But not everyone hit by flooding is being granted federal aid. DuPage is one of seven Illinois counties declared federal disaster areas by President Obama due to flooding.
Inspectors have been out all week and some flood victims have received an answer.
Lillian Richards' apartment has been inhabitable since the July floods forced the family out. Inside the only thing that remains is mold.
"The fire department came in, took us out via boat, and I was able to grab my purse and my schoolbooks, and that is it," said Richards.
Those items now sit in a nearby hotel, Richards' home for a month. Now that federal officials have approved over $23 million in disaster assistance for seven Illinois counties and was hoping to get financial help from FEMA, which was denied after an inspector came out to look at her apartment.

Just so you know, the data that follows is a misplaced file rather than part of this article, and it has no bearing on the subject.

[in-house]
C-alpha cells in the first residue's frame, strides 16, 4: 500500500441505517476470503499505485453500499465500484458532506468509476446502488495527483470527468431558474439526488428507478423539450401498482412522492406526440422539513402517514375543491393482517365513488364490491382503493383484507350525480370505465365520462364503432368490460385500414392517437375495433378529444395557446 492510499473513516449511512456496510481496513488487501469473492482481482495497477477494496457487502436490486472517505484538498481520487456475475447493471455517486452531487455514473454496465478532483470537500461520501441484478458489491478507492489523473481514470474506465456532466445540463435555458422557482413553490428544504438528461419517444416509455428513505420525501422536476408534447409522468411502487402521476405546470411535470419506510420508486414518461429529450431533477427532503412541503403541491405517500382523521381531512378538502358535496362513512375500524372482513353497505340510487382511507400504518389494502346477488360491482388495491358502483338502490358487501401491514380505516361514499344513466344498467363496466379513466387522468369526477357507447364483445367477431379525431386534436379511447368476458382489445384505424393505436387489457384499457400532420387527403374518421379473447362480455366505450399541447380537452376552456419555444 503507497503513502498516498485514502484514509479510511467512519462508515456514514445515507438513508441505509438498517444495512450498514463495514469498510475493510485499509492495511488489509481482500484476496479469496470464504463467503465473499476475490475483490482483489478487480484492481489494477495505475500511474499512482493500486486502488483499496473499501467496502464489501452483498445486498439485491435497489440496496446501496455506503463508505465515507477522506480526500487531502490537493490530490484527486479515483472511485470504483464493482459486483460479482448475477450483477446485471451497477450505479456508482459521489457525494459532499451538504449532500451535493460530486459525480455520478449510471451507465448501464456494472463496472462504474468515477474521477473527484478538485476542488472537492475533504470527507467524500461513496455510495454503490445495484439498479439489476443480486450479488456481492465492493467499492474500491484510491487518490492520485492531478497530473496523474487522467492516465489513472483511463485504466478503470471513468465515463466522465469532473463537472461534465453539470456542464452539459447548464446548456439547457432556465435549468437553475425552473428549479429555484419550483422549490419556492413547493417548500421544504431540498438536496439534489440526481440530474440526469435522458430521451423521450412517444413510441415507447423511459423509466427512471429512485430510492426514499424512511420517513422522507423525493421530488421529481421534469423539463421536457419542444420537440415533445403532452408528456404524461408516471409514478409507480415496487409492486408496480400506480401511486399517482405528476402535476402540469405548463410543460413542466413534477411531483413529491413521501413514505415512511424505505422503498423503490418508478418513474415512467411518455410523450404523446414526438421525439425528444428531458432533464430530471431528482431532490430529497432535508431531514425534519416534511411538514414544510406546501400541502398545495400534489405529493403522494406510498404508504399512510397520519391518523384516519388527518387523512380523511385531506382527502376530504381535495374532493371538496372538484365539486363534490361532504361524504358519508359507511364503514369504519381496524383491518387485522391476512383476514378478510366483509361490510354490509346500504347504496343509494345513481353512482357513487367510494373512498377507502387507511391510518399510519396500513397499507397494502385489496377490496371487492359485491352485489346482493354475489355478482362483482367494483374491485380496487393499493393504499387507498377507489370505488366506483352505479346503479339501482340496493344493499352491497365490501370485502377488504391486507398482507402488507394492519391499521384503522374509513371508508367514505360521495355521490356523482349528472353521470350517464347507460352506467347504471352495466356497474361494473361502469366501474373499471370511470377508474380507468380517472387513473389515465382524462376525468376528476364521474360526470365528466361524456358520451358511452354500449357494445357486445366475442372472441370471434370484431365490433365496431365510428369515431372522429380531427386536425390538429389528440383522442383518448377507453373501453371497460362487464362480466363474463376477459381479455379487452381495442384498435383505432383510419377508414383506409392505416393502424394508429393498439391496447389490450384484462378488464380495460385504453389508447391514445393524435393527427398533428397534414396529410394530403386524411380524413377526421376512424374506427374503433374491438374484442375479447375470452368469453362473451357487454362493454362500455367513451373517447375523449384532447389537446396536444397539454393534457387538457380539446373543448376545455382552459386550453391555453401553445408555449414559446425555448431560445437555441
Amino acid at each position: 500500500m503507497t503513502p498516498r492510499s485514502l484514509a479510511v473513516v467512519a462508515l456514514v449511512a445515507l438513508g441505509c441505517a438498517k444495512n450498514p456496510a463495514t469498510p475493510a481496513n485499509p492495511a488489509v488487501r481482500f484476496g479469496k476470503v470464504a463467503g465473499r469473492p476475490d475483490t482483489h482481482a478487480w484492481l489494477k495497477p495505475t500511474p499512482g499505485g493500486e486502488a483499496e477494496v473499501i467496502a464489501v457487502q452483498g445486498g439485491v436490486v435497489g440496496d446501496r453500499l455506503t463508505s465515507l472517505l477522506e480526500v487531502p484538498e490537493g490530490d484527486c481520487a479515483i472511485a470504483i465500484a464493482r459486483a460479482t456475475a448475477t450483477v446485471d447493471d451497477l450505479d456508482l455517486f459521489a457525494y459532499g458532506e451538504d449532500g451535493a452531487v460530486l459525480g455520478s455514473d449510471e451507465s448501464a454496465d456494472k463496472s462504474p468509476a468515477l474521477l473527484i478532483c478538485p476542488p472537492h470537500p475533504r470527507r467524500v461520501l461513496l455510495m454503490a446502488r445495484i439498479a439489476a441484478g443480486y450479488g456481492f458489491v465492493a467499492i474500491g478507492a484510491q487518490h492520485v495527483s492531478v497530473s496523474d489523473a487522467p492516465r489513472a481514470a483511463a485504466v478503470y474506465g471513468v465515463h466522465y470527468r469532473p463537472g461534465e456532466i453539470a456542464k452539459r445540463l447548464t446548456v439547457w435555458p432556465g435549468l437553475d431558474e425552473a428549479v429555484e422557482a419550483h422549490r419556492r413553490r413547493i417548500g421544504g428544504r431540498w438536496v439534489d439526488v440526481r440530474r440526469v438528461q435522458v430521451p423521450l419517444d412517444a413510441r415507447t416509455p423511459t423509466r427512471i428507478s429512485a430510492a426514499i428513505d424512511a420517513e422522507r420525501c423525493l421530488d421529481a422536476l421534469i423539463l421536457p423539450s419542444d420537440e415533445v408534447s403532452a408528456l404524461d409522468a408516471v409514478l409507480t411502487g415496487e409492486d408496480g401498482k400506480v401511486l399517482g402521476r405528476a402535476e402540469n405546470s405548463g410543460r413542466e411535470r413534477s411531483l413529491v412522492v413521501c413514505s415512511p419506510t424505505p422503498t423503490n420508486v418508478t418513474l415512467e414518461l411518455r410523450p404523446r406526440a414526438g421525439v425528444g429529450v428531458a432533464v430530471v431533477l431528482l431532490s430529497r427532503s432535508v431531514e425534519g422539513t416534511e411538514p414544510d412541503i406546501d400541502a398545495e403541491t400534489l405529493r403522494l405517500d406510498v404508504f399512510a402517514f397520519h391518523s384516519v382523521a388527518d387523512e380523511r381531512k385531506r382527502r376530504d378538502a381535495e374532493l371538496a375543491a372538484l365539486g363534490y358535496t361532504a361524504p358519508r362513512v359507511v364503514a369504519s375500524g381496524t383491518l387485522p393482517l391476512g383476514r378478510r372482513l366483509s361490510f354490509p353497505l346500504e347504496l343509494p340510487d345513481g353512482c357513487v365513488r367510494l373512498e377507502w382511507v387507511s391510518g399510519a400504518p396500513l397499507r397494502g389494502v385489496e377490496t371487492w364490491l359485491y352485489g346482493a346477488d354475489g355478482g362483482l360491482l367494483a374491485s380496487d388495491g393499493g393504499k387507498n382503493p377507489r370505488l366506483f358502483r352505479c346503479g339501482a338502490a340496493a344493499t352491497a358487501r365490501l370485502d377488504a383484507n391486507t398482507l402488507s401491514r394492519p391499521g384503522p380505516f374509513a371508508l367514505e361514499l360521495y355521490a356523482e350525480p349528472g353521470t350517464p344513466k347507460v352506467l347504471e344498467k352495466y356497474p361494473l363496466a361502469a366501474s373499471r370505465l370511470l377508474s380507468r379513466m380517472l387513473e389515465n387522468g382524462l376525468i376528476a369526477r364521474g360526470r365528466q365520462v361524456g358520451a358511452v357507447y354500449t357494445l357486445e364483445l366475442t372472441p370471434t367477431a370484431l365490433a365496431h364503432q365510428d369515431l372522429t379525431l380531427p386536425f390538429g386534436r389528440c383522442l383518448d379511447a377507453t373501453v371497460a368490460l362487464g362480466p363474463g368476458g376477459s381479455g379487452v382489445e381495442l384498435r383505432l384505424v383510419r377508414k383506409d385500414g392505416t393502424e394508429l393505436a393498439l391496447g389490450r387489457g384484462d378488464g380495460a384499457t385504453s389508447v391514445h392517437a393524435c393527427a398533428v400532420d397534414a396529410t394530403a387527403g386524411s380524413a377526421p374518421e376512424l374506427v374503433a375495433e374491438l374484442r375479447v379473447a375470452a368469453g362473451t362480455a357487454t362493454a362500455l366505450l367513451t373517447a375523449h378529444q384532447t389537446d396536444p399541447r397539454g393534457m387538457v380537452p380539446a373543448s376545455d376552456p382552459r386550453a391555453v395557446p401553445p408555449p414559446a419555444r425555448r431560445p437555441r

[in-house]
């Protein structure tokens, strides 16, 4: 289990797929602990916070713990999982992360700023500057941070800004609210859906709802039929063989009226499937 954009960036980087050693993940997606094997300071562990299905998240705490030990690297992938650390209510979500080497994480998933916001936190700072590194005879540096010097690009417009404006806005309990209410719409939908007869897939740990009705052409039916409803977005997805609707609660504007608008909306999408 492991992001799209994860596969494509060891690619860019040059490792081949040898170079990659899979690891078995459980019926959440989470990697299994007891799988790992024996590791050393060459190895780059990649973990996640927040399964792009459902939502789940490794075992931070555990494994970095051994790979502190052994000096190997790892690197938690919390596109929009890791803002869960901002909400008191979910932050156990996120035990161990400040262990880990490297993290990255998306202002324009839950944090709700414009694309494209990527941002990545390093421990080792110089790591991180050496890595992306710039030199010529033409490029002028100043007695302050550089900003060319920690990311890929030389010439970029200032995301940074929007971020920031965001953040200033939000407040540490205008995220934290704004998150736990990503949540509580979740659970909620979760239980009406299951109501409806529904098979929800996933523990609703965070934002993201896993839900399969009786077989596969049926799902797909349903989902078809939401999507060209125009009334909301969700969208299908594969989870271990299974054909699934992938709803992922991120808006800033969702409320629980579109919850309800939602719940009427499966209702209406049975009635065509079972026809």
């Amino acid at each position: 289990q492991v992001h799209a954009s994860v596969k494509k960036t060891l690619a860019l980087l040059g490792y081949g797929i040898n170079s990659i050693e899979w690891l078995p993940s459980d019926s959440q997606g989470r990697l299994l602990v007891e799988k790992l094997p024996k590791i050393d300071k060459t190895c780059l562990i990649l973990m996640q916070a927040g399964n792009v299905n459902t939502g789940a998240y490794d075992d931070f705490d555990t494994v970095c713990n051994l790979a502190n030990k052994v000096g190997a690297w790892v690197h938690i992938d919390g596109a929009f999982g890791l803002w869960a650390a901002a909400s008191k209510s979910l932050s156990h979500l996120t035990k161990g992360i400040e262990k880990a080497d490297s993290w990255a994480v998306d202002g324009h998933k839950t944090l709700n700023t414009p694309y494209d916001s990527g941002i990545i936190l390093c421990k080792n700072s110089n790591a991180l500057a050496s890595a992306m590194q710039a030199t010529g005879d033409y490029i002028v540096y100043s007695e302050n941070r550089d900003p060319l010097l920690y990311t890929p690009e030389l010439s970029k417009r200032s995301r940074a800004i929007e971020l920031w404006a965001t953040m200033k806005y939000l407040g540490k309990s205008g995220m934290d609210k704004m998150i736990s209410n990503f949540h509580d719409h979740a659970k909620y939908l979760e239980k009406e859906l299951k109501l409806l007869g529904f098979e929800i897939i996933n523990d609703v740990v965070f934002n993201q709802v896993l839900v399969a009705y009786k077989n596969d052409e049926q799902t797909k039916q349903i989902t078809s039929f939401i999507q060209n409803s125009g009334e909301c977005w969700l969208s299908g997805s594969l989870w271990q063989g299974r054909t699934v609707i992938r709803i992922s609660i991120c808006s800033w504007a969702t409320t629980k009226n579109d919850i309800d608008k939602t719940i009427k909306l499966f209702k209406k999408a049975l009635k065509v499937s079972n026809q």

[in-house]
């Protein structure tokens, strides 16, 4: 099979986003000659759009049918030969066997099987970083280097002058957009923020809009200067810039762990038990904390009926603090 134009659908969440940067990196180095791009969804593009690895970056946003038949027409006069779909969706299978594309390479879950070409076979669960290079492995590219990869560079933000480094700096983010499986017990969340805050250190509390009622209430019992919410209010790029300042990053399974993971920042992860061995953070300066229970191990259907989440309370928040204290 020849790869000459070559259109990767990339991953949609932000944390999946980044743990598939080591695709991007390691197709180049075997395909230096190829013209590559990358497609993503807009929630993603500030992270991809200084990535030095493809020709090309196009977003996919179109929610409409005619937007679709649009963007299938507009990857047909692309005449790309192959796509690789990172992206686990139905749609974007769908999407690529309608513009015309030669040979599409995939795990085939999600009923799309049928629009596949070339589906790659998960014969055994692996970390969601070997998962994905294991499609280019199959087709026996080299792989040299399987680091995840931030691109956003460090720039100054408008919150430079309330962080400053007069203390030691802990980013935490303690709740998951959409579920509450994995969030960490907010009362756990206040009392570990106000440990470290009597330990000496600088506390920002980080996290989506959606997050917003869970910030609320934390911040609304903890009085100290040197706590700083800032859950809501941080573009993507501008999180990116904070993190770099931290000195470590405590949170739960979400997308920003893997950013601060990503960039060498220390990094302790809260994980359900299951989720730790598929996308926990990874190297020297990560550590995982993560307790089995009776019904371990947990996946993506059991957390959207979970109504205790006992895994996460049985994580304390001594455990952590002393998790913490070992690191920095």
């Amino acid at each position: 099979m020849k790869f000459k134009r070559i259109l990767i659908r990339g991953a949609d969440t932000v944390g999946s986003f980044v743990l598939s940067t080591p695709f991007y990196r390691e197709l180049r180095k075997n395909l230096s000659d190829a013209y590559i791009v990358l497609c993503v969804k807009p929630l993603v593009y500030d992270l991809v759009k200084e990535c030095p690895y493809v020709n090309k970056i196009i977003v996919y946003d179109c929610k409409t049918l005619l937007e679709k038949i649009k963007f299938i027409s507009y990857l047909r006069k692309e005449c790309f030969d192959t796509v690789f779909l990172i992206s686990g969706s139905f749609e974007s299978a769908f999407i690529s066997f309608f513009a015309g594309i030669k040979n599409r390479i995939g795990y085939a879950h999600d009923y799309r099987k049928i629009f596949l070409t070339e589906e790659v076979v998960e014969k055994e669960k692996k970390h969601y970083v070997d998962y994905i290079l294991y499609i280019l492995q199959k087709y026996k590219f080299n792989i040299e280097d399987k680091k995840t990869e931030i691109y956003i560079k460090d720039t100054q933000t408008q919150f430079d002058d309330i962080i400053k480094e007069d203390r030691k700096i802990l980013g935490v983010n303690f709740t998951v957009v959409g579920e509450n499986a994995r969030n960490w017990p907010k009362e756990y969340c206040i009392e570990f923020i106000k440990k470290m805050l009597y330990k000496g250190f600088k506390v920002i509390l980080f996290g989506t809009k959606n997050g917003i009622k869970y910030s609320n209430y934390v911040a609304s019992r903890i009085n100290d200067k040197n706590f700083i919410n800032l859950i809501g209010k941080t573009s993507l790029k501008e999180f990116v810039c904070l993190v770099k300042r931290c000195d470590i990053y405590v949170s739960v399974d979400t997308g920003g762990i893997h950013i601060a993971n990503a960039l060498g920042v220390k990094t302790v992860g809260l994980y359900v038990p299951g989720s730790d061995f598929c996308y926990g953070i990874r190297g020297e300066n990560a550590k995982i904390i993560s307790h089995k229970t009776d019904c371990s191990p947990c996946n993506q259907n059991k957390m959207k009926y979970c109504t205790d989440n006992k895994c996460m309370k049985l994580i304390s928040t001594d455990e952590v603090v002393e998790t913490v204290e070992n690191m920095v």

"We lost everything we own. We are looking for an apartment," said Richards.
Richards did appeal and FEMA is coming back out to inspect.
In the meantime, FEMA workers are going door to door in Carol Stream to make sure people apply for help.
"This is part of our efforts of getting the word out to people. If you are affected by the flooding, do not make an assessment yourself. Let us worry about whether you qualify or not. The first step is register," said Kim Anderson, FEMA spokesperson.
Julie Stepek's Carol Stream neighborhood was underwater a month ago. Her family has already applied for help. Now they wait for a FEMA inspector.
The Stepek's flood insurance does cover repairs, but not temporary housing. They are confident FEMA will help.
"We have no furniture in the house. I have nowhere for my kids to sleep. And the house is nowhere near ready. It's pretty much torn apart, so we can't really stay here," said Stepek.
If you have made repairs to your home, which many people have, FEMA says that's okay as long as you keep the receipts.